Our simulations of April–July periods combine 5 d chunks of observed weather into one coherent time series. By using 5 d chunks instead of combining single-day observations, we constrain our simulations to observed day-to-day variations that appear to be crucially important for precipitation events. This ensures that in our simulations storms predominantly travel eastwards and that the moisture transport in the simulations is reasonable – at least during the 5 d in question (see the animated .gif files in the Supplement).
Sensitivity tests indeed show that simulations where a new analogue is chosen every day result in significantly higher precipitation, with 7 mm per day for the dynamic SWG simulations (see Fig. A4). The amount of precipitation steadily decreases with the length of the observed chunks that are assembled by the SWGs (ndays). This is to be expected, as with longer assembled chunks and fewer analogue choices the simulated weather events resemble the observations more and more. There is an especially strong decrease in simulated precipitation from 1 to 3 d, which suggests that when analogues are chosen more frequently than every third day potentially unreasonable weather events are created. Note that taking 5 d windows is a heuristic choice and that window sizes between 4 and 7 d give similar results.
The simulations are by definition sensitive to the weighting of the amount of precipitation α. As shown in Fig. A5, with a relatively small weight of 0.1 most dynamic simulations already bring more precipitation than what was observed in 2016. This could be due to the length of the simulations: it is rather unlikely that extreme weather endures over 4 months. However, with a weak weighting of wet weather simulations can already result in a long-lasting consistent wet periods. This increase in precipitation saturates after α≈0.5, and increasing α further has no effect on the final results.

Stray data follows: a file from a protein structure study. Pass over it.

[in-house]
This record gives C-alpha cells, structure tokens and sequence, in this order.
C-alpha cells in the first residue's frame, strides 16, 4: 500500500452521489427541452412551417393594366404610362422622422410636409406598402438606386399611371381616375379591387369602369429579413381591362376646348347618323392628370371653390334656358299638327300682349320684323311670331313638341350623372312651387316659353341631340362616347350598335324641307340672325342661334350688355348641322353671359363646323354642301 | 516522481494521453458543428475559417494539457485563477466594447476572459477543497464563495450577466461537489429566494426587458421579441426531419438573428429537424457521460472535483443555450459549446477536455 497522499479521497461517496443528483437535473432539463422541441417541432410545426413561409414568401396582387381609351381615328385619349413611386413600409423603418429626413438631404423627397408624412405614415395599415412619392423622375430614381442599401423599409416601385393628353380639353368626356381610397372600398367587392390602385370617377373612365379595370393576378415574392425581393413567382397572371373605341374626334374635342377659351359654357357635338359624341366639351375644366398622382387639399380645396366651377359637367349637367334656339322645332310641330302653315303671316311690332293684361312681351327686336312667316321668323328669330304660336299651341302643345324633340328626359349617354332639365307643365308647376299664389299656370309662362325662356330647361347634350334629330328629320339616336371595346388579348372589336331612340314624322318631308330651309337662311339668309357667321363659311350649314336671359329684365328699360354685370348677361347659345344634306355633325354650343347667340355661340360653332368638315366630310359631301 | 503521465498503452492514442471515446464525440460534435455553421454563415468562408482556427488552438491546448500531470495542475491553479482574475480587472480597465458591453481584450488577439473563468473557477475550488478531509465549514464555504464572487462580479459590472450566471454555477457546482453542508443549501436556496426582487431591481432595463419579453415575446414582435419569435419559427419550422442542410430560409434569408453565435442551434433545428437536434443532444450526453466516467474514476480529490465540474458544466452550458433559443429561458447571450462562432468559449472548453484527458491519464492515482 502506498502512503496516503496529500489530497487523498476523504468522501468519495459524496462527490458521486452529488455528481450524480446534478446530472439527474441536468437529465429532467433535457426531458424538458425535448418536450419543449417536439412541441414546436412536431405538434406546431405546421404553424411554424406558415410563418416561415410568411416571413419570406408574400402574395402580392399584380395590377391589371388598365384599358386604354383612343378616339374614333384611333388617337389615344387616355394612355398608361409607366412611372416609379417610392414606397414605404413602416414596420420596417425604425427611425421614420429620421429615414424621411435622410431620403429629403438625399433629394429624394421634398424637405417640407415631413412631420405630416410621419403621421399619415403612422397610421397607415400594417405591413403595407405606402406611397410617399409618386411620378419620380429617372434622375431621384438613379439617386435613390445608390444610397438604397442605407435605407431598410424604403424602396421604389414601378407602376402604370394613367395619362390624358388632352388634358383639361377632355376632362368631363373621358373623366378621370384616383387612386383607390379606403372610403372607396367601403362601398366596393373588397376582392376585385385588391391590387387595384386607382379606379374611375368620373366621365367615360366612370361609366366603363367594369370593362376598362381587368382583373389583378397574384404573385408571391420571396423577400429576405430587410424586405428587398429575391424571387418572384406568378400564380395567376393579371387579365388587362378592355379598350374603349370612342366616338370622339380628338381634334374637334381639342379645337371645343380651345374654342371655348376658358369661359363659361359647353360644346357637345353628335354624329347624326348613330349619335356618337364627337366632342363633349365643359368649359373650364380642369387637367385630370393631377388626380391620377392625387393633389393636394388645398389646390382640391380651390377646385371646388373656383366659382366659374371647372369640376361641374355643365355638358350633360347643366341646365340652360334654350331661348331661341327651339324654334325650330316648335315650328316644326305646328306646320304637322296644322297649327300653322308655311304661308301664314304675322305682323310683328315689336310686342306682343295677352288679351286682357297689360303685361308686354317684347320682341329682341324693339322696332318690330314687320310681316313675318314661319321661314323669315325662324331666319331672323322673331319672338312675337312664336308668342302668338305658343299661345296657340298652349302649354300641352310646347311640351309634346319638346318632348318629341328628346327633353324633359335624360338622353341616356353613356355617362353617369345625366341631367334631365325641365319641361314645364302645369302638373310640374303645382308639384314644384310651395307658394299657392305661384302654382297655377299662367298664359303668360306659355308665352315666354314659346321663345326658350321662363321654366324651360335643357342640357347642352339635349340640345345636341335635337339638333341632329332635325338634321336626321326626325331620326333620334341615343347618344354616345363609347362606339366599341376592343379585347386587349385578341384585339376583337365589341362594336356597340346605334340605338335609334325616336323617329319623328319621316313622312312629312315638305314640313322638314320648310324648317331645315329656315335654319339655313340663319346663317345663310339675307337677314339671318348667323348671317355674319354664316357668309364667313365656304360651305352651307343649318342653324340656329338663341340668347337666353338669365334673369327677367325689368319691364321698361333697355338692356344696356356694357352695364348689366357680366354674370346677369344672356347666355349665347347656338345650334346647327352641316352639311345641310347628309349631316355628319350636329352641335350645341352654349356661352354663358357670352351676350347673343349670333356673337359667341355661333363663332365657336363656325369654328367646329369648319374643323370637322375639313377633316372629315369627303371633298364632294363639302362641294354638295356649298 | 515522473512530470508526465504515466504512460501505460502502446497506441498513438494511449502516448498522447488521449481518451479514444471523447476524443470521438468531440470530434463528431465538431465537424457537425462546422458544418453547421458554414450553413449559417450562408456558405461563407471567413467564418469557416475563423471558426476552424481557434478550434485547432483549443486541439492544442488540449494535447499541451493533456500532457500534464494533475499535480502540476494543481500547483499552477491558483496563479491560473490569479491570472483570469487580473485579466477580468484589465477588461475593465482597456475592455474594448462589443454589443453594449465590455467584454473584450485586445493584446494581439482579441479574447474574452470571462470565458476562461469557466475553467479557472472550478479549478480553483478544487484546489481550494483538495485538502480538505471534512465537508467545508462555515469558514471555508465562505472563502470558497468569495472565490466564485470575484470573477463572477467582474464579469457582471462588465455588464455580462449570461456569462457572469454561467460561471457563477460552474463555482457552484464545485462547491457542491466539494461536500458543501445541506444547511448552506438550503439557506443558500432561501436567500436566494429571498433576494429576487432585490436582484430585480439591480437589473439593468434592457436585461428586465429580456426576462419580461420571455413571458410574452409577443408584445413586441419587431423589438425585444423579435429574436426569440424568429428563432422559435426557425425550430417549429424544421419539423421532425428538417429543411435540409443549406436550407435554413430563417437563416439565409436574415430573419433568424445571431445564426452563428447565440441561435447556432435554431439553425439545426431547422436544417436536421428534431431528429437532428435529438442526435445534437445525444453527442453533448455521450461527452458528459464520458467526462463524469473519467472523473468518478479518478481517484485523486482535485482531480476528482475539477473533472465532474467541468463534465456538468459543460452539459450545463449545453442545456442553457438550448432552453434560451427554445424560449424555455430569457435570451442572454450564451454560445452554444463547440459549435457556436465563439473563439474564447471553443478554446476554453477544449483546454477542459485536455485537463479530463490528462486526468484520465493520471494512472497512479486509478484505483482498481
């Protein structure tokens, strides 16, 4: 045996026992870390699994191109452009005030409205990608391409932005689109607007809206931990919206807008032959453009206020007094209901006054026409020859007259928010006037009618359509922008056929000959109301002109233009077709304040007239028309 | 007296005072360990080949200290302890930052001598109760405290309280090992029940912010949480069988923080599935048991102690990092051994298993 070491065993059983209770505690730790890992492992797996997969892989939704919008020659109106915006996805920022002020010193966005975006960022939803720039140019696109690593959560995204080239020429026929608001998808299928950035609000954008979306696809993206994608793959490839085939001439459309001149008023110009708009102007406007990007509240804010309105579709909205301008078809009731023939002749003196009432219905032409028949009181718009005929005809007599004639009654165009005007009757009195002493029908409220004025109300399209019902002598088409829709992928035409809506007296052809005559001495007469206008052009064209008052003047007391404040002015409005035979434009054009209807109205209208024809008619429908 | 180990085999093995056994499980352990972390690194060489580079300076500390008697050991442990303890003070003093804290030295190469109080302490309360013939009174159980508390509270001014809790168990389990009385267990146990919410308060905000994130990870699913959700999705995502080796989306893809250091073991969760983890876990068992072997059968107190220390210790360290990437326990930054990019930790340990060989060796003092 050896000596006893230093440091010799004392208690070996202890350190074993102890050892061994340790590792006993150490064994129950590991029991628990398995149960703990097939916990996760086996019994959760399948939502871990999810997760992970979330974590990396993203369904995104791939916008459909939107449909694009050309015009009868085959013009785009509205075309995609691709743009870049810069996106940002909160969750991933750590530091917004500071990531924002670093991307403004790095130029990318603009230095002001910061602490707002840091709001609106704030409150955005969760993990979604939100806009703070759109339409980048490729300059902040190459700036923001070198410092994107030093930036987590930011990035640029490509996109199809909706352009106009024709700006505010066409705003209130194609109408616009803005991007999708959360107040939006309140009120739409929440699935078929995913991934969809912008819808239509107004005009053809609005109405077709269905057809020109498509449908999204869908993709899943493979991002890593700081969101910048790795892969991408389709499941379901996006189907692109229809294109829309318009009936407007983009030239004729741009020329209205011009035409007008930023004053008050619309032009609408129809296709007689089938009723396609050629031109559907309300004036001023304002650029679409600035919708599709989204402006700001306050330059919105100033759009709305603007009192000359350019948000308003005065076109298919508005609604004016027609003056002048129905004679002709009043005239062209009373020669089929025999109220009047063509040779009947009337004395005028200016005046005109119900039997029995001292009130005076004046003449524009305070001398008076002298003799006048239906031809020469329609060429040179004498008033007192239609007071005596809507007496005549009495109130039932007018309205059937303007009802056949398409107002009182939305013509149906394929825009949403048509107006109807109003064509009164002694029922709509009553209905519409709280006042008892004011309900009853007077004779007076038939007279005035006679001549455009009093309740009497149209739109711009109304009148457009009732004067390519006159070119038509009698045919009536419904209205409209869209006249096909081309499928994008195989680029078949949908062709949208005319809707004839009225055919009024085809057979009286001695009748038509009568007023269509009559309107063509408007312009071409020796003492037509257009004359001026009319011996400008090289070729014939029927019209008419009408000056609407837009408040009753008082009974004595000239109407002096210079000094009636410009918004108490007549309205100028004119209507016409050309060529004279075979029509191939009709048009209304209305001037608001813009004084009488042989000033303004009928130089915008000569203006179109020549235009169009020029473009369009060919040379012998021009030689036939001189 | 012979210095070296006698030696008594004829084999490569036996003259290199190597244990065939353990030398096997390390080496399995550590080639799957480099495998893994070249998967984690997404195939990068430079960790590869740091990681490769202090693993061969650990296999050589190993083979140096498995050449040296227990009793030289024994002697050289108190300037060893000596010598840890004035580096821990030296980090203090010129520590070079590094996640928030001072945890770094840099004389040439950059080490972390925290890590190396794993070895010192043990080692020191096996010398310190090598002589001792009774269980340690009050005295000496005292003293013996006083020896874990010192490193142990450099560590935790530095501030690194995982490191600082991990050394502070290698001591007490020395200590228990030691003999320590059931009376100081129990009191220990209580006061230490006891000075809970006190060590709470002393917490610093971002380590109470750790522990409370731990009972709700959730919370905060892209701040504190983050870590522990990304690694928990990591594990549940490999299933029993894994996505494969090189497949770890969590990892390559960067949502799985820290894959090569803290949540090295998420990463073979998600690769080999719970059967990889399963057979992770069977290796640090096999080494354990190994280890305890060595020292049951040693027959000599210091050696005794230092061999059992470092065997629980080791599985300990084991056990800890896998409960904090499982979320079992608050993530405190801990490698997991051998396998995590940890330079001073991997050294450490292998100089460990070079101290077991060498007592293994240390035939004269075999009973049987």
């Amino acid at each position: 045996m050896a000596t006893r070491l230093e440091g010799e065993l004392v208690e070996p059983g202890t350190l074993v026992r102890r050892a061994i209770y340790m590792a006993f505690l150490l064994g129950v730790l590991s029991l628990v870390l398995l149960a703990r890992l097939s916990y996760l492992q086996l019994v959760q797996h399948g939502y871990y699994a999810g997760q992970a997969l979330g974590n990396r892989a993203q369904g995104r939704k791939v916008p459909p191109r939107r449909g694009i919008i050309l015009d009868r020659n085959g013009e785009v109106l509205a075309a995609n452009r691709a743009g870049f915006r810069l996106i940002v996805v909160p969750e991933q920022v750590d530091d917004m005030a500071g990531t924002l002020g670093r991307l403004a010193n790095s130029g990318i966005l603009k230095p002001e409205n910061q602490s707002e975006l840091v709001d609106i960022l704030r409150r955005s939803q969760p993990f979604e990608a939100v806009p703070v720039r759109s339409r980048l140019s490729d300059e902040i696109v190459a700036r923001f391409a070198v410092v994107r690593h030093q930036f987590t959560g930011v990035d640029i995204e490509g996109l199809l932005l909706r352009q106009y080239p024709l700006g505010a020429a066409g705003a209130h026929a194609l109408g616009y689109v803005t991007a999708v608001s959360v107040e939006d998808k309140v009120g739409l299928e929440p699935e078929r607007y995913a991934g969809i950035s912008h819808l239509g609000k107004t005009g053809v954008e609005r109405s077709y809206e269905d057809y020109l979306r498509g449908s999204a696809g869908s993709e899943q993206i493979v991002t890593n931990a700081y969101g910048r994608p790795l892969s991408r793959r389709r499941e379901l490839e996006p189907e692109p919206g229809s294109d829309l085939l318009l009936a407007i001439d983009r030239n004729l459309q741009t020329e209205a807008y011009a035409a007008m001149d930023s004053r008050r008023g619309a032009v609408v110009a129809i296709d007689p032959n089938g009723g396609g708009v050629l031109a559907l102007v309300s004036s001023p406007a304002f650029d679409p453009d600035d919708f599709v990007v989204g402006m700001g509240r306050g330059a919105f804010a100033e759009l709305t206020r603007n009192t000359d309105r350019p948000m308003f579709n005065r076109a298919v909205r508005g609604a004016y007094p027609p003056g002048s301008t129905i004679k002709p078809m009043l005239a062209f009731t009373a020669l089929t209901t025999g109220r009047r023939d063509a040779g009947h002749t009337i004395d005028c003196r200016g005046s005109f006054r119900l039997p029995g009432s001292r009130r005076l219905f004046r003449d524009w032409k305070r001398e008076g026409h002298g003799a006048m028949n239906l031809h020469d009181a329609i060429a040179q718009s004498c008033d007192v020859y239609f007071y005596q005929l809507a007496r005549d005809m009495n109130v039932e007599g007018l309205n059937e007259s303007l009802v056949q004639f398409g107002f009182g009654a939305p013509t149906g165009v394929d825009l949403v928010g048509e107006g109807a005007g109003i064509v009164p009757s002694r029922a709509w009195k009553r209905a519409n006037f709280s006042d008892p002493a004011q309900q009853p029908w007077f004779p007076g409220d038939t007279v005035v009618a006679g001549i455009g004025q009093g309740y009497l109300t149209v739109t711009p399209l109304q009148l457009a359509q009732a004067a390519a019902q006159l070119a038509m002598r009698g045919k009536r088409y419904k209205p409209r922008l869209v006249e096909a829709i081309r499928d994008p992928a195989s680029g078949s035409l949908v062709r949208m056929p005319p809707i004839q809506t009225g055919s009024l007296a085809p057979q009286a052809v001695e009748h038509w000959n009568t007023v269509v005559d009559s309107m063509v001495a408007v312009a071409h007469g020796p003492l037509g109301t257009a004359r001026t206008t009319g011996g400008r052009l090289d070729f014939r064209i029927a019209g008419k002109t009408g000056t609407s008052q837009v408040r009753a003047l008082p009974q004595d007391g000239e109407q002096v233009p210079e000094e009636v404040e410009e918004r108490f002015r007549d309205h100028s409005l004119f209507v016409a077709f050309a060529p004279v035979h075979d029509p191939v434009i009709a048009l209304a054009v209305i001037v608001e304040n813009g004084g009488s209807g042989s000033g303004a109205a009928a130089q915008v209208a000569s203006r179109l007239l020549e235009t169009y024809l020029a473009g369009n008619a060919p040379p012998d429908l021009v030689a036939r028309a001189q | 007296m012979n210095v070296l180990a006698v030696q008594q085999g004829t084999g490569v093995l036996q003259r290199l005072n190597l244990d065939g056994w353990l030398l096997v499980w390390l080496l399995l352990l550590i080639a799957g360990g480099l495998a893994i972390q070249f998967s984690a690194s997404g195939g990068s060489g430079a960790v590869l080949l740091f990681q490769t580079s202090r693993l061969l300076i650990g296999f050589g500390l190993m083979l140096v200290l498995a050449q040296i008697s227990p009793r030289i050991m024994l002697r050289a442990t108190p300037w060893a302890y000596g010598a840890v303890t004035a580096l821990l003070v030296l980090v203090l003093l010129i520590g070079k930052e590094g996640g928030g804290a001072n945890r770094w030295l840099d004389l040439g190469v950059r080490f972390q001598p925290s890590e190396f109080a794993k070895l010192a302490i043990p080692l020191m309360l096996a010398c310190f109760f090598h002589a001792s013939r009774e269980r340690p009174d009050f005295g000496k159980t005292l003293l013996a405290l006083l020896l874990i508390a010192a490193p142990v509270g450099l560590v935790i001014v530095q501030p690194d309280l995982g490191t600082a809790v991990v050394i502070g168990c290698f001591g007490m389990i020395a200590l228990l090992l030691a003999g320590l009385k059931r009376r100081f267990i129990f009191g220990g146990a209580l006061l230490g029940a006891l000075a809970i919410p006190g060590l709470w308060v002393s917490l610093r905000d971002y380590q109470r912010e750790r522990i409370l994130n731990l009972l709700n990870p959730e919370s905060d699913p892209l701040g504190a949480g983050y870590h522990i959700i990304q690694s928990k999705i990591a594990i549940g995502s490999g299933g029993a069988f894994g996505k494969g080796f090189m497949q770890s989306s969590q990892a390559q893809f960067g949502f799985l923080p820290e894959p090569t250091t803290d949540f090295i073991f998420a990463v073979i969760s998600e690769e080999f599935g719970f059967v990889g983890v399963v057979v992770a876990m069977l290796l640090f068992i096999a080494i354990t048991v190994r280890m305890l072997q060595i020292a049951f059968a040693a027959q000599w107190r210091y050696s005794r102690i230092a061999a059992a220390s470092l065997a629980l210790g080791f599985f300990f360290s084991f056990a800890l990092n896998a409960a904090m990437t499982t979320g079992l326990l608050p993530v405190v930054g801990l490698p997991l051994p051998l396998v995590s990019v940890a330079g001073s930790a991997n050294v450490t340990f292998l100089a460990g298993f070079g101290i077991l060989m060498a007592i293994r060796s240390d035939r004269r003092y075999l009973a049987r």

As for the other free parameters of the SWG, this sensitivity test does not directly justify the choice of the parameter α. It instead gives guidance on the values that would be appropriate choices for our application. In the end the parameter is heuristically chosen considering the trade-off between creating high-precipitation events and keeping as much randomness as possible in our simulations.
As shown in Fig. A6, the weighting of the calendar day has limited influence on the amount of precipitation in northern France simulated by our SWGs.
For precipitation in northern France the weighting of the calendar day is less relevant as there is no pronounced seasonal cycle in precipitation (see Fig. A6).
Finally, one feature in the simulations of April–July deserves some more attention: for both static and dynamic SWG simulations precipitation is exceptionally high in 1994 and 1998. Although observed precipitation in these years was relatively high, this cannot explain the amount of precipitation in the simulations. One explanation for these outlier years could be a loop in the simulations leading to an excessive repetition of the same (wet) sequence of days. As shown in Fig. A7, in 1998 one date is indeed repeated 10 times in both the static and dynamic weather generator. In most other years, repetitions of single dates are rare. As our results do not rely on simulations of single years, this feature does not affect the overall findings of the study.
These simulations show that there are many possible April–July periods that would be significantly wetter than what was observed in 2016 and also wetter than the observed record precipitation (1983).